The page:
There are times when quid pro quo might include someone at the office who says they can help a worker get ahead, give them more clients, or do something that will improve their career if they simply submit to their sexual advances. This person is using their influence to get what they want. This is still considered sexual harassment, even if it did not come from a superior.

Quid pro quo may also occur outside the office. Victims may be on a work trip with their supervisor the first time they suggest sexual favors to keep a job, receive a promotion, or the training needed. The same thing could happen at a work luncheon/dinner, where a victim may be approached by a supervisor outside the office in a non-work-related capacity. If a supervisor is wielding their authority to gain sexual attention or favors, they are committing quid pro quo.

Victims may be aware of an exciting work opportunity within the company, but they need to contact another supervisor to transfer or apply for the promotion. If the supervisor in that department suggests sexual favors for a promotion or uses lewd remarks during initial meetings, report that person for sexual harassment.

What is a Hostile Work Environment?

Our lawyers fight for those facing retaliation in the workplace. A hostile work environment is the second type of sexual harassment complaint. When an employee is subjected to sexual, abusive, or offensive behavior because of his or her gender, this is a form of discrimination and a violation of federal and state law. A hostile work environment can occur anywhere, no matter how minor the harassment is perceived to be.

Offensive behavior can be verbal or physical and does not need to be directed at a particular employee. If the behavior is severe enough to change or alter the working conditions for employees of a certain gender, or in any way interferes with an employee’s ability to perform work functions, that behavior is considered unlawful. Employers have a responsibility to stop this behavior when it occurs, and an employee can file a complaint if they fail to do so.

Certain sexual harassment claims start small with text or emails that include lewd or suggestive content. Victims should save these messages and report the harassment at once. If a victim works for someone who sends suggestive or pornographic emails or texts to co-workers, they can report the harassment if it makes them uncomfortable.

A hostile work environment may not involve sexual harassment that targets a specific person. However, victims may feel deeply uncomfortable going to work knowing how certain people are treated. This level of discomfort constitutes a hostile work environment that should not be tolerated. Victims may be afraid to take certain positions within a company due to the harassment that occurs in that department.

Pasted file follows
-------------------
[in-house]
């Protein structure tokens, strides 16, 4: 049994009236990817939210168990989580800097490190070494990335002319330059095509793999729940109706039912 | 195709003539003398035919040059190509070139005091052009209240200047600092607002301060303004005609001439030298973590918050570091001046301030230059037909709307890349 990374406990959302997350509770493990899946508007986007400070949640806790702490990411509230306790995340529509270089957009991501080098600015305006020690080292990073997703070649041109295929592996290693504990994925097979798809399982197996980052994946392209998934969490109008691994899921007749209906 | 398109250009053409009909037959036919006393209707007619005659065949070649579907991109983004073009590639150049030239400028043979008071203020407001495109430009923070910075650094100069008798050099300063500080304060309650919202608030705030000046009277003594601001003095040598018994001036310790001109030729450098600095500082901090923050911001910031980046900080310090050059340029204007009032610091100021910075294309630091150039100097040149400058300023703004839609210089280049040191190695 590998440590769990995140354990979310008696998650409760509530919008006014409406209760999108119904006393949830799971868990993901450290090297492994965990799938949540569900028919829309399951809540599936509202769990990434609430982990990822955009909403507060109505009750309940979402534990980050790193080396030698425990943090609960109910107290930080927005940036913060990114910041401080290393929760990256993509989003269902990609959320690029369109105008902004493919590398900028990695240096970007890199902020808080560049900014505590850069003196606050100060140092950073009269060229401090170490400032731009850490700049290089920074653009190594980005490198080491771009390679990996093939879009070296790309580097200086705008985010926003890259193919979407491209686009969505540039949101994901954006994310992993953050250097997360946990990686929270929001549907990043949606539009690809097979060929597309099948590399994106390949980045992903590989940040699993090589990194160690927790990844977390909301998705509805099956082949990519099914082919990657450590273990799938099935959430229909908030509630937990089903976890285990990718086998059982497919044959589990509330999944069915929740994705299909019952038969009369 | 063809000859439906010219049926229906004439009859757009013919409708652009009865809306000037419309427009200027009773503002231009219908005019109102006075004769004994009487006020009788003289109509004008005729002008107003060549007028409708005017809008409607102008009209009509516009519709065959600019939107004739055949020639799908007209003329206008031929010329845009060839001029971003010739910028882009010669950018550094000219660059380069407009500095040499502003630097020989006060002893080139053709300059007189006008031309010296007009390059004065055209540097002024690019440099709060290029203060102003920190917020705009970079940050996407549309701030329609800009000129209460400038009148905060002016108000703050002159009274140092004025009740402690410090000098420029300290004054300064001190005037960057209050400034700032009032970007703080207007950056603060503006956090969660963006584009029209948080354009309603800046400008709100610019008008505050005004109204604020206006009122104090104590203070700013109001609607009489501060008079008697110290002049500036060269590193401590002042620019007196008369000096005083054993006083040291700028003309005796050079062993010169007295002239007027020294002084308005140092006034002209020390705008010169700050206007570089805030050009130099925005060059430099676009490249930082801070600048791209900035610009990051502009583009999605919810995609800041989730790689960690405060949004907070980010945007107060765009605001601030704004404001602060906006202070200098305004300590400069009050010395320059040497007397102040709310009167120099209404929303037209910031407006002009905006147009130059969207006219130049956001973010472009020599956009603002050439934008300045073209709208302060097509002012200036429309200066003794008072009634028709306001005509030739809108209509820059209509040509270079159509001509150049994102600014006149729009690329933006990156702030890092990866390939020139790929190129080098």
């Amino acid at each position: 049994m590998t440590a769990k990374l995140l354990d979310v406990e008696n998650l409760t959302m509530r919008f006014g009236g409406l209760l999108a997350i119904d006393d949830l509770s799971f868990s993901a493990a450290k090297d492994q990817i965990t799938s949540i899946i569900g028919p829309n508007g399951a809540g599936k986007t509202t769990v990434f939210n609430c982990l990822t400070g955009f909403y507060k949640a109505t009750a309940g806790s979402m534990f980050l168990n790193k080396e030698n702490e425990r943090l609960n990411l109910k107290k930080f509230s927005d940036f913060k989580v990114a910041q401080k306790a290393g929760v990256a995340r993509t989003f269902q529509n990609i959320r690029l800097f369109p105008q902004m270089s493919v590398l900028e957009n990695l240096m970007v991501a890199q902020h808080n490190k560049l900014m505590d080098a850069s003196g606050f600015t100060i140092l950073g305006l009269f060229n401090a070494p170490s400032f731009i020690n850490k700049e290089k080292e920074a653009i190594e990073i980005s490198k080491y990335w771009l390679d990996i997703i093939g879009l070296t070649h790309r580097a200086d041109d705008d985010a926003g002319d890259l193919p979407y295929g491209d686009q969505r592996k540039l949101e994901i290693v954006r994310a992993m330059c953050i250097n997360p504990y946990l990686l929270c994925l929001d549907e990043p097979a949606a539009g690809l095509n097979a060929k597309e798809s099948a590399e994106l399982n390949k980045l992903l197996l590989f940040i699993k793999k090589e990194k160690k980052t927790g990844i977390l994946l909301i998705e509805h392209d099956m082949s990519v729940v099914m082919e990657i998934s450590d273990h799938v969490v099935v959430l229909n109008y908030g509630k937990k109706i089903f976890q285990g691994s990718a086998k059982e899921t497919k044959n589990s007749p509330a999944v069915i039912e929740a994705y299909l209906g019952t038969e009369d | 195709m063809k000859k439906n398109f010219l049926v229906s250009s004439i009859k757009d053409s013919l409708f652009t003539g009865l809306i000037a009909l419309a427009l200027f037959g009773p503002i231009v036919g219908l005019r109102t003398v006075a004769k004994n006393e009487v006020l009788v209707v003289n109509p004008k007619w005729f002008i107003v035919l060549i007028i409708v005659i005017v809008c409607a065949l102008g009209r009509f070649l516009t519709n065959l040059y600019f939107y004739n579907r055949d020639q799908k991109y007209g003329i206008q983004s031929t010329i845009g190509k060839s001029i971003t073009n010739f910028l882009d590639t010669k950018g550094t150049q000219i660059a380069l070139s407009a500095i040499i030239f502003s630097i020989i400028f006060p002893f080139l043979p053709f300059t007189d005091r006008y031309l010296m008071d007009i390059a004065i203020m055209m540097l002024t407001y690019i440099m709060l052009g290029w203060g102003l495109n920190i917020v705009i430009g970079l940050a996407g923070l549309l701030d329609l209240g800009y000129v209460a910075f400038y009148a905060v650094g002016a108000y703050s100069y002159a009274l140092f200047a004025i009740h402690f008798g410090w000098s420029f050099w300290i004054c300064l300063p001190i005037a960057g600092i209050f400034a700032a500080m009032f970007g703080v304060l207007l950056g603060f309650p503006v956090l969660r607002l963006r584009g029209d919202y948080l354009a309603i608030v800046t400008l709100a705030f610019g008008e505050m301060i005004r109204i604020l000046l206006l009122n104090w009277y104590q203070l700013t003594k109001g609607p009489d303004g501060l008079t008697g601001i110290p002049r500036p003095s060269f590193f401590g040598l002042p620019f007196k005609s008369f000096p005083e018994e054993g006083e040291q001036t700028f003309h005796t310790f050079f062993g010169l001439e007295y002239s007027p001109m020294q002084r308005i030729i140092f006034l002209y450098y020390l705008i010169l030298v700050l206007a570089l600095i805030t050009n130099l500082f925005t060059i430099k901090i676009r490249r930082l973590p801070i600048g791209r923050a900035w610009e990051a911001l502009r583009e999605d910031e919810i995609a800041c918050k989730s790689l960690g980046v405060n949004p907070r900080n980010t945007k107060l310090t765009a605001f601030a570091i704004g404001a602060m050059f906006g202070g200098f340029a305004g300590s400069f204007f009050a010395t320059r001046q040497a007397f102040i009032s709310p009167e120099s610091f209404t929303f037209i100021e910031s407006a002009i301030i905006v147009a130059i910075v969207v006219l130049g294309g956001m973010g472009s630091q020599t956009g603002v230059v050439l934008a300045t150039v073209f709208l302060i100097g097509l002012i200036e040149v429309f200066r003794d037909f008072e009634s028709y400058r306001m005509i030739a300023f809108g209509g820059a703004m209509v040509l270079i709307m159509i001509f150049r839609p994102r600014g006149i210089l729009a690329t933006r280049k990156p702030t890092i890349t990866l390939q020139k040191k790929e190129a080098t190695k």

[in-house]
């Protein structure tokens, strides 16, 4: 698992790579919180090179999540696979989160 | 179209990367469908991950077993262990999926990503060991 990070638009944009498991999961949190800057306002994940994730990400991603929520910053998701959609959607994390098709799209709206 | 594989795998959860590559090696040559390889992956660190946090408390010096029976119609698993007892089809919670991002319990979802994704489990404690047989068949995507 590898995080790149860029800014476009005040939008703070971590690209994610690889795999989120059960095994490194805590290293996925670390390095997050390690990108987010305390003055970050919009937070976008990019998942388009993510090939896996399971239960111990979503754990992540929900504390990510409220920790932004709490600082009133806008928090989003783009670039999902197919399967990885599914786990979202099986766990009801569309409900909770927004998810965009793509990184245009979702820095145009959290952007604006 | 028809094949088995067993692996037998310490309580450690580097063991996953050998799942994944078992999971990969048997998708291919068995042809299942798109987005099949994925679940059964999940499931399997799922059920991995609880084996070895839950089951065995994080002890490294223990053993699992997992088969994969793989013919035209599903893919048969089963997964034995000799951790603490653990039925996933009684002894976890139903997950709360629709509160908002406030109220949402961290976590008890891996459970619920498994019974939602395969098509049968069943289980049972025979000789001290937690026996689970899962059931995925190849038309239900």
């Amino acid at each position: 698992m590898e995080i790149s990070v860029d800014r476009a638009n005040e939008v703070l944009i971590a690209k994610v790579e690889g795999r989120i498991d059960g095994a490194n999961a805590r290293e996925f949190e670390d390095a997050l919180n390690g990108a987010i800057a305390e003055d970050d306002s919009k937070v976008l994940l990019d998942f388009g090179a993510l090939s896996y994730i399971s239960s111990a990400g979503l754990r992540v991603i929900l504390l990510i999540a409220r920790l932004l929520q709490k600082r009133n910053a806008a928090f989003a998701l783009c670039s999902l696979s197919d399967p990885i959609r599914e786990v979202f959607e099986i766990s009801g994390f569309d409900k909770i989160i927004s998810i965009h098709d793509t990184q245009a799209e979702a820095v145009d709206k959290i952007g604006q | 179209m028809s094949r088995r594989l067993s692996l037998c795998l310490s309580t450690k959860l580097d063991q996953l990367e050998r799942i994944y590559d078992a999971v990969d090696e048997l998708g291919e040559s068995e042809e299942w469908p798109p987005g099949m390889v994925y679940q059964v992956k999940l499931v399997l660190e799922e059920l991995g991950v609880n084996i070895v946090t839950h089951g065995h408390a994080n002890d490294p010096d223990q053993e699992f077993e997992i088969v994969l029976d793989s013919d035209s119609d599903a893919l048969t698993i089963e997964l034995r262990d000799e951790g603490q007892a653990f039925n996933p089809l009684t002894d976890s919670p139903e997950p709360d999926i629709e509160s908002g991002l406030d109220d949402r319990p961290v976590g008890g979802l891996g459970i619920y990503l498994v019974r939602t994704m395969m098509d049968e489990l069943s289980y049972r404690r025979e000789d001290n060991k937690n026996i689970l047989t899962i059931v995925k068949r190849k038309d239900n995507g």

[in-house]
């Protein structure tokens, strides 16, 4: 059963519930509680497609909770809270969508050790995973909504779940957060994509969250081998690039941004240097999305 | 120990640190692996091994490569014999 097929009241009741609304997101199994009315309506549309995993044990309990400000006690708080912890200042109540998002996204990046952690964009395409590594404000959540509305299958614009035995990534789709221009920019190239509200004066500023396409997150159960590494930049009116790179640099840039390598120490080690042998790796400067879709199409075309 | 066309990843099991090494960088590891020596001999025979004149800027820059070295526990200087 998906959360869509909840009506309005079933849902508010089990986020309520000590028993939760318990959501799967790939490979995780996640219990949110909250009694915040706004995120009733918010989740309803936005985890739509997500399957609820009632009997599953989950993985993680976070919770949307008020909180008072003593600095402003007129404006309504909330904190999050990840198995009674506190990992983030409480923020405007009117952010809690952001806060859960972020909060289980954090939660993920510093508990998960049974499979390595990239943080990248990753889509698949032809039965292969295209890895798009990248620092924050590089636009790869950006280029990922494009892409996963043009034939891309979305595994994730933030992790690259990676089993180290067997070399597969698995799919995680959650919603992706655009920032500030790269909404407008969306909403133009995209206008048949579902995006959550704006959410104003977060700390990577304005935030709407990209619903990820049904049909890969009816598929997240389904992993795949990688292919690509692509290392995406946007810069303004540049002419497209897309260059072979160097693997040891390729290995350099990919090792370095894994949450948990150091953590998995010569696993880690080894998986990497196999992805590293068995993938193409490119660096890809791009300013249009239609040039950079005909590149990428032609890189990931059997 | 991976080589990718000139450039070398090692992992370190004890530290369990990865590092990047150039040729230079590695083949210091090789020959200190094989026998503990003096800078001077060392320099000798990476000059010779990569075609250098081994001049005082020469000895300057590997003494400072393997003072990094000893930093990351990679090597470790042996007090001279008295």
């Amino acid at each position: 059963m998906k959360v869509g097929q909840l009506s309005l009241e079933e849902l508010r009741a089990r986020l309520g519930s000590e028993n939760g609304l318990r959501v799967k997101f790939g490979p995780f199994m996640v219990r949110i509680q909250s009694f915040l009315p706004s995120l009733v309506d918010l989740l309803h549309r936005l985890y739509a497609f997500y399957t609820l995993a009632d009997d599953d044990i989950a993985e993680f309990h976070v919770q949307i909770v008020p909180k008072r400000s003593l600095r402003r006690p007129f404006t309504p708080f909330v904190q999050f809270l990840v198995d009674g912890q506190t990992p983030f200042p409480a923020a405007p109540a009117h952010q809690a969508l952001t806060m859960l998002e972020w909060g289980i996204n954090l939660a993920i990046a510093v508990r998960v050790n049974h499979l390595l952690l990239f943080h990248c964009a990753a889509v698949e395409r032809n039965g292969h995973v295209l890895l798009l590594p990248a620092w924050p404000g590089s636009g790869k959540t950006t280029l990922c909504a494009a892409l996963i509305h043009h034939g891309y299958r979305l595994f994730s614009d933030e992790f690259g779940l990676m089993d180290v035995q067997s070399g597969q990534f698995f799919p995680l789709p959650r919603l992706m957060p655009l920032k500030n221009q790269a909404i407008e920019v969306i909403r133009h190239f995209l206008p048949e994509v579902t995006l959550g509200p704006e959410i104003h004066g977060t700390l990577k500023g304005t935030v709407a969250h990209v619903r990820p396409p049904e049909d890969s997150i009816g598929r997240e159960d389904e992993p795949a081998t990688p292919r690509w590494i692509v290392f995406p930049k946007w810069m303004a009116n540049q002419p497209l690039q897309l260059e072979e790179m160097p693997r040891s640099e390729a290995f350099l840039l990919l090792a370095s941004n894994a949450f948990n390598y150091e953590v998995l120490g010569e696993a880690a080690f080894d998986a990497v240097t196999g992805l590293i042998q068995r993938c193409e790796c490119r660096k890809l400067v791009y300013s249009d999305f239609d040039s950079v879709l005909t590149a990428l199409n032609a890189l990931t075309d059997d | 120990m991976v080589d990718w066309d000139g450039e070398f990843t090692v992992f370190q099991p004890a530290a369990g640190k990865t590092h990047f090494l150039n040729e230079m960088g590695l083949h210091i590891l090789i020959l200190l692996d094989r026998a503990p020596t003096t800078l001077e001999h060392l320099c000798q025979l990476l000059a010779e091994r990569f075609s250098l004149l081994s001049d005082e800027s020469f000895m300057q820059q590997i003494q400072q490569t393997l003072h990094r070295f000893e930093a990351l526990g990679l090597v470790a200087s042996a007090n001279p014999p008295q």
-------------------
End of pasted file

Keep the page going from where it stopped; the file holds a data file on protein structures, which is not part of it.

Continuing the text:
A contractor that works with a company might use lewd remarks or gestures when they come to the office. They might send suggestive messages or initiate unwanted contact while they are in the office. Even though this person does not work for the company, they still create a hostile work environment when they are there. The same could be true if that contractor tried to solicit a worker outside the office.

A hostile work environment also includes any insinuation that a victim should not report sexual harassment claims because they will not be believed. Victims may work with people who give them friendly advice because they fear retaliation. Because the harassment is creating a hostile work environment, victims have a right to file a complaint and should not feel forced to fight their harasser alone.

How Should My Employer Investigate Sexual Harassment?

When investigating claims of a hostile work environment, the EEOC considers several factors, including:

  • The nature of the harassment: While some harassment cases are worse than others, that does not make minor harassment right. The nature of the harassment simply paints a picture of how the harassment was perpetrated.
  • How often the harassment occurred: Harassment may have been so frequent that the victim did not want to go to work, or it may have been spread out over a long period of time because the problem was never addressed.
  • How management responded to the harassment: Management should swiftly begin an investigation, remove the harasser from the situation if necessary, and ask for an impartial investigation from the human resources department.
  • Any documented harassment: If a victim documented the harassment, it is much easier to prove and/or corroborate.
  • Witness interviews: Witnesses can help corroborate a testimony, especially when victims know people have seen it.

Each situation is unique and must be considered from the perspective of a reasonable person in the victim’s position. An employee does not need to suffer any negative employment consequences, such as termination or demotion, in order to bring a sexual harassment claim. Victims are protected from retaliation in the workplace if they file a sexual harassment complaint against another employee.

It is vital for victims to document all instances of sexual harassment. An employer has a duty to open an unbiased investigation into each complaint, and that investigation should include an interview that in no way shames the victim for the harassment or how it makes them feel. Employers may want the victim to admit that the harassment was a misunderstanding, or they may tell them that is how the industry works. Victims do not need to continue with such an interview, and they can reach out to us for help. Provide any documentation of the harassment when contacting our office.